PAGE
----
Via paying taxes, Yukos becomes something quite different than the other companies run by oligarchs who had non-transparent companies: a respected business.  Transparency, paying what you owe in taxes, paying off debt, gaining investors, and becoming rich are combined together and they cannot be separated.  Becoming rich is only a sin if it is your sole and only goal, and this was not the case with Mikhail Khodorkovsky who ensured that his business did the right things to demonstrate that it had responsibilities to attend to in the governmental affairs area via good relationships with government but also to support its civil duty to pay taxes like any good corporate citizen.  It was not there asking for special privileges, special monies, special projects or other such things in promises for political support from the company.  And the FSB, Putin's own organization, understood just who it was that was the largest taxpayer in Russia and appreciated that, respected it, save for at the very highest of ranks.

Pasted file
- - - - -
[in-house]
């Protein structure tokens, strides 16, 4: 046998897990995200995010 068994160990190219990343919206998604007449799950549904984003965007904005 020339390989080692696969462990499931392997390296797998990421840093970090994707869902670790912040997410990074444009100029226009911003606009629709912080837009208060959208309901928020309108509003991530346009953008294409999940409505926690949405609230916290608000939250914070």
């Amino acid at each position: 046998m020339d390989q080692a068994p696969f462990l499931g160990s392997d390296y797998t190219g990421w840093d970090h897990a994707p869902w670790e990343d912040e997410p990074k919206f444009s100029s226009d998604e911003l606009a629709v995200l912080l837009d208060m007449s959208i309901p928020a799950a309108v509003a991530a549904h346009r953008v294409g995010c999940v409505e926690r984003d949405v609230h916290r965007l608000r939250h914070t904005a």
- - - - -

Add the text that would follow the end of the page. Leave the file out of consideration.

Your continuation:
Former Yukos lawyer, Dmitry Goldlobov recounts what happened:

Putin told them: "Okay guys, stay away from politics, okay?!" And everybody agreed.  Everyone nodded and said: "Okay".  Khodorkovsky nodded as well.  He didn't say: "Dear Mr. Putin, I won't stay away from politics! I'll be just in the Duma" or something.  He agreed.  And afterwards he violated that deal.